Previously published on February 22, 2023 in
By Milton Ezrati, Chief Economist at Vested
COVID-19 has cast a long economic shadow, most especially in commercial real estate. While rising interest rates have had a consistently negative impact on activity and pricing, the pandemic’s aftermath has had a mixed effect—helping in some areas, such as warehousing, and hurting in others, such as retail and office space. These patterns will likely linger.
The effect of rising interest rates is straightforward. The Federal Reserve has raised short-term interest rates from near zero last spring to just about 4.5 percent. The costs of financing a real estate project have risen almost in tandem.
Of course, no single rate governs commercial real estate projects, but with mortgage rates almost doubling during this time, it’s safe to say that the costs of projects have risen significantly, discouraging ventures of every kind and driving developers away from debt and toward equity financing—a preference that has brought pension funds, private equity, and hedge funds into the area. And since the Federal Reserve has made clear that it intends to drive up interest rates further, these pressures and trends will likely persist.
COVID-19’s legacy is more complex. The initial recovery from pandemic lockdowns and quarantines created a surge in all real estate activity, raising prices, rents, and sales. From the first quarter of 2020 to early 2022, prices in commercial real estate generally rose more than 80 percent. Sales rose nearly 30 percent in 2021 alone.
But by the end of 2022, the boom was losing momentum. During the second half of last year, overall commercial real estate prices fell more than 40 percent, leaving the whole year down 13 percent. No doubt, the rise in financing costs was the major cause of the turn, but the softening also revealed the differential impact of COVID-19’s legacy.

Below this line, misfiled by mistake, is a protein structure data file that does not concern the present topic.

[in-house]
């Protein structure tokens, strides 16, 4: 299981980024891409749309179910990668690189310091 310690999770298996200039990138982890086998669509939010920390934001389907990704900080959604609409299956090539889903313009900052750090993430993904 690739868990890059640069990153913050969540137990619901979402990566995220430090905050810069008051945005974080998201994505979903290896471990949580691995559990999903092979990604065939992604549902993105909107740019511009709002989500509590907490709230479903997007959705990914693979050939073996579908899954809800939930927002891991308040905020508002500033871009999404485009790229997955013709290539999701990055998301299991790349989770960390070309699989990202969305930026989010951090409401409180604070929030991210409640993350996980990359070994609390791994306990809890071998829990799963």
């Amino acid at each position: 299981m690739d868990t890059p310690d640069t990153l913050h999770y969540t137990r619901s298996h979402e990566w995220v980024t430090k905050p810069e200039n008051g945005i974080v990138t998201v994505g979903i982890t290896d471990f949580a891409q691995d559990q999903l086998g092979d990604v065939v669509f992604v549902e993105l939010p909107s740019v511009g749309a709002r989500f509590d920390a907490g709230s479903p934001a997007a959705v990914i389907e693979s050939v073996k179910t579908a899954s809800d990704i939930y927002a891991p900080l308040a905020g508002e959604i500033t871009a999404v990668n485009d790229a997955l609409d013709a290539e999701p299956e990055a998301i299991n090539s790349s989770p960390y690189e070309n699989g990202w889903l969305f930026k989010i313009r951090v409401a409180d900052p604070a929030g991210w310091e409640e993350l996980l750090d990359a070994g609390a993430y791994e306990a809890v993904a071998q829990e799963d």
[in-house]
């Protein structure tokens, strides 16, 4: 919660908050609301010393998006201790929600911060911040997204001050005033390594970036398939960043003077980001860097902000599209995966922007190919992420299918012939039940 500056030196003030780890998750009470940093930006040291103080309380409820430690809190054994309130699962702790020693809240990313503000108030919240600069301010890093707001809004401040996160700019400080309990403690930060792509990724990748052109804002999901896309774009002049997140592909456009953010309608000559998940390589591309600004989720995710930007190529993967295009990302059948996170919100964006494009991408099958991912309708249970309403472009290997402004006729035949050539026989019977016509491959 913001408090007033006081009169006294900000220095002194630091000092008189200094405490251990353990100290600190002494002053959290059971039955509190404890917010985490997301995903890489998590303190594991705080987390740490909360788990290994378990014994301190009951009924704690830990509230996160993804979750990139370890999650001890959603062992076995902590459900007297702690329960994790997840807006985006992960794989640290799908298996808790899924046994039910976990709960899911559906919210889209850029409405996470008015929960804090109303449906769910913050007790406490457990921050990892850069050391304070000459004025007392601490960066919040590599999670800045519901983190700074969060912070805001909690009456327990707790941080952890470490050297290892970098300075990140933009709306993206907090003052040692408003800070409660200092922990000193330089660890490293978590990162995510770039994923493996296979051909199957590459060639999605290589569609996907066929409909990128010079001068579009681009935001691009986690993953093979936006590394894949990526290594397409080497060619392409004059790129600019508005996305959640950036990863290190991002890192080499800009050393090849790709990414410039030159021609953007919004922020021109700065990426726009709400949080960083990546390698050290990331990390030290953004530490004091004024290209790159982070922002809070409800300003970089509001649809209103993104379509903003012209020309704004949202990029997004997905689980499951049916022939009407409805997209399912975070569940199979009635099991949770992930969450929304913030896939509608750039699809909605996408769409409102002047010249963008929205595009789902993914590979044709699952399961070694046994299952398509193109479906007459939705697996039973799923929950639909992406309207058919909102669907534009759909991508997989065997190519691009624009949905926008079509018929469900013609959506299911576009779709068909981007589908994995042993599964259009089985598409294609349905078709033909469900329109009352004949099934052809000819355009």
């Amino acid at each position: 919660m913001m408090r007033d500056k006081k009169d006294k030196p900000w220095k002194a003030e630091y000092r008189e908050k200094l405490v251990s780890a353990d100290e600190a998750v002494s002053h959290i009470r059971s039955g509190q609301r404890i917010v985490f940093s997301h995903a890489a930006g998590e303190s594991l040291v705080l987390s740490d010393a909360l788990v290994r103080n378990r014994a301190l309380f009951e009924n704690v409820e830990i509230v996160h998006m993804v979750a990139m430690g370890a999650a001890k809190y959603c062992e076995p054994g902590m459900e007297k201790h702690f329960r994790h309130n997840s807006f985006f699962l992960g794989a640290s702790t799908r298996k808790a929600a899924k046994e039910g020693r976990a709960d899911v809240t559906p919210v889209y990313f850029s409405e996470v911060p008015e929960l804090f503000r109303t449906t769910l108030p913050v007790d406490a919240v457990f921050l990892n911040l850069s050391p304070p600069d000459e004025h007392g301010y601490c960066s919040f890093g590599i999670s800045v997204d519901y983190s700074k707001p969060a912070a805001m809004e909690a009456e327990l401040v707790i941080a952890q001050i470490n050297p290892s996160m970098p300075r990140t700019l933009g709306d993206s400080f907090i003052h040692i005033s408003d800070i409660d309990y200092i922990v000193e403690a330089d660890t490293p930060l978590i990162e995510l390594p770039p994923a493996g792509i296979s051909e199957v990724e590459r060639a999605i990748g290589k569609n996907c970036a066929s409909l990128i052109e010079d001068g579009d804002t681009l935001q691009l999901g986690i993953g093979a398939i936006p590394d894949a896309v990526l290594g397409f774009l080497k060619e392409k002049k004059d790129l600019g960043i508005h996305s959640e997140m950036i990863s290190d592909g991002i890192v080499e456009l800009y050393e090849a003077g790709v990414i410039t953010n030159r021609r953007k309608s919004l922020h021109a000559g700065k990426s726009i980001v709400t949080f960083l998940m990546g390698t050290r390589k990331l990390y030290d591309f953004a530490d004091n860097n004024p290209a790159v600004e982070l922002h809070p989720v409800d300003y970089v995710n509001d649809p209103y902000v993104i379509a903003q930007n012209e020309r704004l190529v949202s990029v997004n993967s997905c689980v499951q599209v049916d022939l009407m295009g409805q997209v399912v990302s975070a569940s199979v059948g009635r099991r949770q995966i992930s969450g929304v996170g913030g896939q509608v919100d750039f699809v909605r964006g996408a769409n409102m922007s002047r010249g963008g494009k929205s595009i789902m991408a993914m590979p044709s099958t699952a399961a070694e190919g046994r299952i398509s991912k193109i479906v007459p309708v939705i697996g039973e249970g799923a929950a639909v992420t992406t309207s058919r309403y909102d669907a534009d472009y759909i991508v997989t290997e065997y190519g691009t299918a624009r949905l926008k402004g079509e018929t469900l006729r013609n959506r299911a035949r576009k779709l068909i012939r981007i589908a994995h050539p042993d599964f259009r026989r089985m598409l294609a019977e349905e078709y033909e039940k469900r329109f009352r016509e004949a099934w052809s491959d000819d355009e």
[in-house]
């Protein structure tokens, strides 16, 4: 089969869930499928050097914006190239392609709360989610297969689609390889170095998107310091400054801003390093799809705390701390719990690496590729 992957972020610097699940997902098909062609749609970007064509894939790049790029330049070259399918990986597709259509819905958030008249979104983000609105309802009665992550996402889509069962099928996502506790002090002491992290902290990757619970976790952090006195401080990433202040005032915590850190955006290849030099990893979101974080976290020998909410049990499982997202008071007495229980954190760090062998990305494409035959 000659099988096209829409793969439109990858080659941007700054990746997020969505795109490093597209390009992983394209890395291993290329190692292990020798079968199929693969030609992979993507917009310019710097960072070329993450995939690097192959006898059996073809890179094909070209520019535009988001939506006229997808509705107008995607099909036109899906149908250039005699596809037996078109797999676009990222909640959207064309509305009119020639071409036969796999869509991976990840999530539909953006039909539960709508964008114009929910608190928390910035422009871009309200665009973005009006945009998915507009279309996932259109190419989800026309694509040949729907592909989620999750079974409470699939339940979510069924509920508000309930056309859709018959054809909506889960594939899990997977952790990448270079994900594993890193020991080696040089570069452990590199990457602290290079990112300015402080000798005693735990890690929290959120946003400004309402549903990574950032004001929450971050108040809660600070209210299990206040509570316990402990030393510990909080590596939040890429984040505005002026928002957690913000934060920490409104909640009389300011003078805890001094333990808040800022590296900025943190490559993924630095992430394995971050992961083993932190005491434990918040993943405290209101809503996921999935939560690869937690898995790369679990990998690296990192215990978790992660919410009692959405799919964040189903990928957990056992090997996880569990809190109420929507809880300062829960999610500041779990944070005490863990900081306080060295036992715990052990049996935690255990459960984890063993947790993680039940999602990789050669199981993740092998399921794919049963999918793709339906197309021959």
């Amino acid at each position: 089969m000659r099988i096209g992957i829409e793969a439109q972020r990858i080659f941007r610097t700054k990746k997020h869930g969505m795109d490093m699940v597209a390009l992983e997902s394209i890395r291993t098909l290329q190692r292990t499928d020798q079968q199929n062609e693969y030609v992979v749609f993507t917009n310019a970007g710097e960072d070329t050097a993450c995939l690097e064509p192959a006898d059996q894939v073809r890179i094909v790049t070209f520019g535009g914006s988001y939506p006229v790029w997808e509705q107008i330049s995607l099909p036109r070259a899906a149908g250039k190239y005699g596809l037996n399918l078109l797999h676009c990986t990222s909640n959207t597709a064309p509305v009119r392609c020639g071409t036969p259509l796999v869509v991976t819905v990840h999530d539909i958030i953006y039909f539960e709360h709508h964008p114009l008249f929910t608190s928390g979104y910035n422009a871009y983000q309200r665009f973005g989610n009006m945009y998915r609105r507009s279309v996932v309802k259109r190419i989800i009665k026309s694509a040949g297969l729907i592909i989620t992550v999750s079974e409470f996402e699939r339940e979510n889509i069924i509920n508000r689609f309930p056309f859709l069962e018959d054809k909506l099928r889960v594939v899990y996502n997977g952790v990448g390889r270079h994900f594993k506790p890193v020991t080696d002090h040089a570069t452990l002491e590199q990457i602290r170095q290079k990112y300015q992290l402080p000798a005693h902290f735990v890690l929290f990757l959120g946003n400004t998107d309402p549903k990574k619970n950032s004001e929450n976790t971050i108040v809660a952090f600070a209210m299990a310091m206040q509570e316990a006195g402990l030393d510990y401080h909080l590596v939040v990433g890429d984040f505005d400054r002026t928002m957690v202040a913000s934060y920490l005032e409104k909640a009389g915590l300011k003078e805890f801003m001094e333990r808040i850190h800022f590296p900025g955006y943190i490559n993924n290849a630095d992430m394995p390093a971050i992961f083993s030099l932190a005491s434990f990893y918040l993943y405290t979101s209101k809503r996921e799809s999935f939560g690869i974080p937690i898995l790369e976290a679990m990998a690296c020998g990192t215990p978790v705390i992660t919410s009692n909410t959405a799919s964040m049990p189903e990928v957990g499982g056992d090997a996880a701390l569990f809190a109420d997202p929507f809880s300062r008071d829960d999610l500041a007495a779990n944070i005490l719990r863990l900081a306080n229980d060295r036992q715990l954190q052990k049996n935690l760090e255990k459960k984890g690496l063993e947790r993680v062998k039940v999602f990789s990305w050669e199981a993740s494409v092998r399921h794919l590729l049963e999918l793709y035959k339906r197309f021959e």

Warehousing and logistics generally have been clear winners. Even before the pandemic, the startling growth of e-commerce was dramatically raising the need for warehousing space. The pandemic’s lockdowns greatly accelerated that trend, one that shows no signs of abating even now that economies have reopened.
At the end of last year, warehouse vacancy rates stood at a low of 3.2 percent. Pricing in this area, even late in 2022, was up in every region of the country, especially the northeast. The underlying pricing and sales trends are so strong that even a recession in 2023 isn’t likely to reverse them entirely.
Multifamily housing has also led. The rising cost of financing may have pushed development expenses, but rising interest rates have also driven families that might have bought in the past into rental units of one kind or another. Demand had outstripped supply so significantly that the median rent rose almost 8 percent in 2021 and much more in major cities.
It appears, however, that development has begun to catch supply up to demand. Median rent rose a relatively modest 5 percent in 2022. On this basis, gains for 2023, though likely positive, will be even more modest.
If the bloom is coming off the rose of multifamily development, it still looks far more attractive than the retail area. In city centers, though many workers have returned to their offices, the foot traffic so many retailers rely on is still well below pre-pandemic levels. That and the continuing trend toward e-commerce have kept retail real estate on its back foot.
Malls have closed, and many are being repurposed for residential purposes and office space. With so little building and so much property off the market, things have begun to stabilize. Retail rents are rising again, though at a slower rate than inflation—3.8 percent in the past year. That stabilization may persist, but it’s hard to see any significant gains in 2023, especially given the likelihood of a recession.
Office building is probably the most problematic area. Construction costs have risen some 14 percent in the past year, hardly an encouragement, and most developers will likely remain skeptical until work-from-home trends become clearer. Vacancy rates, already high at almost 13 percent nationally, continue to climb in every major market.
Some suggest that some 10 to 20 percent of existing office space will have to be restructured in the coming years. Pricing accordingly remains weak. Indicative of the hesitation dogging the sector, commitments to long-term leases have fallen steeply.
The picture can only be described as a “mixed bag,” to use an old-fashioned expression. Though the rise in financing costs will act as a general drag in the sector in 2023, as will a recession, some areas will deal with COVID-19’s legacy a lot better than others with warehousing in the lead and office building, once the darling of the sector, bringing up the rear.